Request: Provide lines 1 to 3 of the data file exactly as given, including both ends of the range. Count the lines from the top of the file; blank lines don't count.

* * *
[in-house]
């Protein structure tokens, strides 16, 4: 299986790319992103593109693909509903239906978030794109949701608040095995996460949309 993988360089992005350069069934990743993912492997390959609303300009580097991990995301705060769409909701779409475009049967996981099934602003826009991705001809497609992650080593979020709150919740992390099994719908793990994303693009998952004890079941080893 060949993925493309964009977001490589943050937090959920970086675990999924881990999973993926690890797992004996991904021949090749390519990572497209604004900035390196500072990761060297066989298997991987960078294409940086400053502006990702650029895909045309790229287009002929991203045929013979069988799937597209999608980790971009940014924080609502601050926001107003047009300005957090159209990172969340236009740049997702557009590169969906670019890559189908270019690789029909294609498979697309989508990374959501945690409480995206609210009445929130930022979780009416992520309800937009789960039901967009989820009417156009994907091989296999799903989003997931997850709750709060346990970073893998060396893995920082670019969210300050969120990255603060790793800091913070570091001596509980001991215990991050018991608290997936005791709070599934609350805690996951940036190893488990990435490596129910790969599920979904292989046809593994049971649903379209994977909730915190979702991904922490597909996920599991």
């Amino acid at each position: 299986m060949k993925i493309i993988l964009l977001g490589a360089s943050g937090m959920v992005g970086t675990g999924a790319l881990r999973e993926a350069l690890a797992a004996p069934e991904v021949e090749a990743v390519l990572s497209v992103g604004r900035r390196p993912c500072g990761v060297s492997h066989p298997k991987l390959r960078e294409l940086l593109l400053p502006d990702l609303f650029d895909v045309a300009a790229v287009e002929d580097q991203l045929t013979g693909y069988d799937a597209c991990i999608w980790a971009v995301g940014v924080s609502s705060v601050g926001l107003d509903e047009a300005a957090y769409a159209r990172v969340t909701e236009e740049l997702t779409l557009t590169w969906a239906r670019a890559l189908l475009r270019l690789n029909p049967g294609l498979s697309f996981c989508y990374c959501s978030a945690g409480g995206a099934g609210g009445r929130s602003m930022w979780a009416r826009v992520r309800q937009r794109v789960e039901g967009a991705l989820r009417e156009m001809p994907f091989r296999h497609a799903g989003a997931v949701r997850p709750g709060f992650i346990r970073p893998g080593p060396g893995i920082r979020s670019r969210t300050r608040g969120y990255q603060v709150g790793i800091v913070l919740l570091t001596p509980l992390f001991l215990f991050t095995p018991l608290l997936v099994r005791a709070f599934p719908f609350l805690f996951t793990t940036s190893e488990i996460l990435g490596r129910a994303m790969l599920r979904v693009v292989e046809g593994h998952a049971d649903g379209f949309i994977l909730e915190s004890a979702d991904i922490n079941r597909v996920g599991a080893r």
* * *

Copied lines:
[in-house]
């Protein structure tokens, strides 16, 4: 299986790319992103593109693909509903239906978030794109949701608040095995996460949309 993988360089992005350069069934990743993912492997390959609303300009580097991990995301705060769409909701779409475009049967996981099934602003826009991705001809497609992650080593979020709150919740992390099994719908793990994303693009998952004890079941080893 060949993925493309964009977001490589943050937090959920970086675990999924881990999973993926690890797992004996991904021949090749390519990572497209604004900035390196500072990761060297066989298997991987960078294409940086400053502006990702650029895909045309790229287009002929991203045929013979069988799937597209999608980790971009940014924080609502601050926001107003047009300005957090159209990172969340236009740049997702557009590169969906670019890559189908270019690789029909294609498979697309989508990374959501945690409480995206609210009445929130930022979780009416992520309800937009789960039901967009989820009417156009994907091989296999799903989003997931997850709750709060346990970073893998060396893995920082670019969210300050969120990255603060790793800091913070570091001596509980001991215990991050018991608290997936005791709070599934609350805690996951940036190893488990990435490596129910790969599920979904292989046809593994049971649903379209994977909730915190979702991904922490597909996920599991």
């Amino acid at each position: 299986m060949k993925i493309i993988l964009l977001g490589a360089s943050g937090m959920v992005g970086t675990g999924a790319l881990r999973e993926a350069l690890a797992a004996p069934e991904v021949e090749a990743v390519l990572s497209v992103g604004r900035r390196p993912c500072g990761v060297s492997h066989p298997k991987l390959r960078e294409l940086l593109l400053p502006d990702l609303f650029d895909v045309a300009a790229v287009e002929d580097q991203l045929t013979g693909y069988d799937a597209c991990i999608w980790a971009v995301g940014v924080s609502s705060v601050g926001l107003d509903e047009a300005a957090y769409a159209r990172v969340t909701e236009e740049l997702t779409l557009t590169w969906a239906r670019a890559l189908l475009r270019l690789n029909p049967g294609l498979s697309f996981c989508y990374c959501s978030a945690g409480g995206a099934g609210g009445r929130s602003m930022w979780a009416r826009v992520r309800q937009r794109v789960e039901g967009a991705l989820r009417e156009m001809p994907f091989r296999h497609a799903g989003a997931v949701r997850p709750g709060f992650i346990r970073p893998g080593p060396g893995i920082r979020s670019r969210t300050r608040g969120y990255q603060v709150g790793i800091v913070l919740l570091t001596p509980l992390f001991l215990f991050t095995p018991l608290l997936v099994r005791a709070f599934p719908f609350l805690f996951t793990t940036s190893e488990i996460l990435g490596r129910a994303m790969l599920r979904v693009v292989e046809g593994h998952a049971d649903g379209f949309i994977l909730e915190s004890a979702d991904i922490n079941r597909v996920g599991a080893r």